By: Ann Rogerson, Registered Psychotherapist (Qualifying)
Welcome back! We’re in the third blog of the “positive body image” series and we’re jumping into the second component of positive body image: Understanding the needs of your body and attending to them. If you’ve missed the first component of positive body image, feel free to check out our previous blog! (insert link)
Understanding the needs of your body and attending to them – while this may sound easy, it often isn’t! To understand the needs of your body and attend to them, a few things have to occur:
- You have to recognize your body’s needs;
- You have to know what works best for you in attending to those needs;
- And you consciously have to choose to meet those needs in a supportive way.
Let’s break it down with an example – introducing Nathan and Estella. Nathan wakes up late Monday morning to a mild headache (likely due to the 4 hours of sleep). He takes 2 Advil (although one would likely have handled it) and chugs his morning coffee. Considering he’s already late he skips breakfast, brushes his teeth and packs a granola bar for lunch (better than nothing, he thinks).
Estella wakes up Monday morning with an hour and a half to get ready for work. She starts her morning with 15 minutes of light yoga to stretch out any points of tension before having a shower, washing her face and brushing her teeth. Estella then enjoys a smoothie (no dairy though – she knows her body has difficulty digesting lactose) and makes a filling lunch to enjoy later.
What’s the difference between Nathan and Estella? From a body image perspective, Estella recognizes the needs of her body and attends to them in a supportive and mindful way. In doing so, she not only nurtures her body, but she also nurtures her body image. Cook-Cottone (2018) identified that positive body image is connected not only to how one thinks or feels about their body, but how one actively chooses to treat it.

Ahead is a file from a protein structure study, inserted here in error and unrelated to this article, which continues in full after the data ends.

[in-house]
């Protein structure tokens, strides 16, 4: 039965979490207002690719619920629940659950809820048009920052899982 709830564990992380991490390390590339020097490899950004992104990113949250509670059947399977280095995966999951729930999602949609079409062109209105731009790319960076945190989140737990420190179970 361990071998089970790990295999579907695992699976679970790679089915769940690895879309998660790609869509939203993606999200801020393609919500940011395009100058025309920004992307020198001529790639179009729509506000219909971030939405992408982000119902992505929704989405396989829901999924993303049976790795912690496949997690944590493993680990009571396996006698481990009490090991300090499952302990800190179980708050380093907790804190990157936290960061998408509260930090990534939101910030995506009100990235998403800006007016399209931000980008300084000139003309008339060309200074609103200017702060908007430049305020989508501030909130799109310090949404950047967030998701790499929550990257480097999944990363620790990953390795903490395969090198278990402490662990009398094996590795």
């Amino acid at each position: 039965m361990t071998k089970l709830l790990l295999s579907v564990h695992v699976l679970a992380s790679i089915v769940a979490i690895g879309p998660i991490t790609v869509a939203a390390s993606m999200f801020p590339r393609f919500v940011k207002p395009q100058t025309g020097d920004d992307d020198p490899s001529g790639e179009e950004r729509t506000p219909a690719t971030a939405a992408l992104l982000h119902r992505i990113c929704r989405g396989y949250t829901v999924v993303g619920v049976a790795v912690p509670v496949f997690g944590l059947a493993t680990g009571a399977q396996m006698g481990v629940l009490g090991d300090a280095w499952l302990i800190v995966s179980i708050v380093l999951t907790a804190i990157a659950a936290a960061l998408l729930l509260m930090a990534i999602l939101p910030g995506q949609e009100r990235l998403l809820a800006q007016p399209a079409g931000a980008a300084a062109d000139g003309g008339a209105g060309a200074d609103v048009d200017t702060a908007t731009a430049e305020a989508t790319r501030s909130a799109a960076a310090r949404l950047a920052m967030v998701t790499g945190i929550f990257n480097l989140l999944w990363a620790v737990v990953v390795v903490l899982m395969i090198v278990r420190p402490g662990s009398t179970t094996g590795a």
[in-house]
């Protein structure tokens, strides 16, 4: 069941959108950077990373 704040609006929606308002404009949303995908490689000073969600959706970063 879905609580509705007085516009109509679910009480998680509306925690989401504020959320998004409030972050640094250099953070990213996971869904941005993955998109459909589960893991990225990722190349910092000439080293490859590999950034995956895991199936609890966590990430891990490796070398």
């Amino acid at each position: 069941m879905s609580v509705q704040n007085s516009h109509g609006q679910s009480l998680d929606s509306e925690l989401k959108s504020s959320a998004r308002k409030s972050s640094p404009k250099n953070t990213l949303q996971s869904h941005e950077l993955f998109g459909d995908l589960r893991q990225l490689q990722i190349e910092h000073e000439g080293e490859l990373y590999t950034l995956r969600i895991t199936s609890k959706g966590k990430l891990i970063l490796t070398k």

If we had an imaginary continuum and we placed Nathan and Estella at opposite ends, where would you place yourself? I’m assuming that a majority of us would be somewhere in the middle! Let’s be real, we don’t always have the capacity to perfectly attend to our body all the time. And that’s okay. Developing a more positive body image is about making personally meaningful choices in how you can care for your body. It involves flexibility, empowerment, self-compassion and asking, “what feels right for my body?”.
So, how can we go about treating our body well? It starts with recognizing our body’s needs, even the small ones! For example, Tylka and Wood-Barcalow (2015) found that women who presented with positive body image engaged in activities such as wearing sunscreen and attended cancer screenings.
What bodily needs could you focus on meeting this week? Try choosing one or two that are important and meaningful to you.
Get specific about what you will do and why it matters to you.
Remember, it doesn’t have to be big or extreme.
For example, this week my goal was to consume 2 liters of water a day. I decided not to push myself to consume the suggested 2.7 liters, considering I probably consume only about 1 liter of water a day currently!
If you need help getting the creative juices flowing, I’ve generated a list of basic body needs that you can choose from.
General Body Needs (not an exhaustive list!):
- Physical activity
- Self-care (ie. wearing SPF, attending check-ups, engaging in stress-relieving activities)
- Physical contact (Asking a loved one for a hug, snuggling a pet)
As an alternative activity, consider the body’s needs on a moment to moment basis. Pay attention to what your body may be telling you and respond in a timely, appropriate and supportive manner. For example, you may notice that as you read through this blog your eyes felt dry or strained. This may be a cue that you’ve had enough screen time. If this is the case for you, what could you do right now to listen to your body?
Please note: these activities are suggestions only and may not be suitable for everyone. For tailored care and support, don’t hesitate to reach out to a practitioner here at Redbird Therapy.
Cook-Cottone, C. (2018). Mindful Self-Care and Positive Body Image. In E. Daniels, M. Gillen & C. Markey (Eds.), Body Positive: Understanding and Improving Body Image in Science and Practice (pp. 135-156). Cambridge University Press.
Tylka, T. L., & Wood-Barcalow, N. L. (2015). What is and what is not positive body image? Conceptual foundations and construct definition. Body image, 14, 118-129.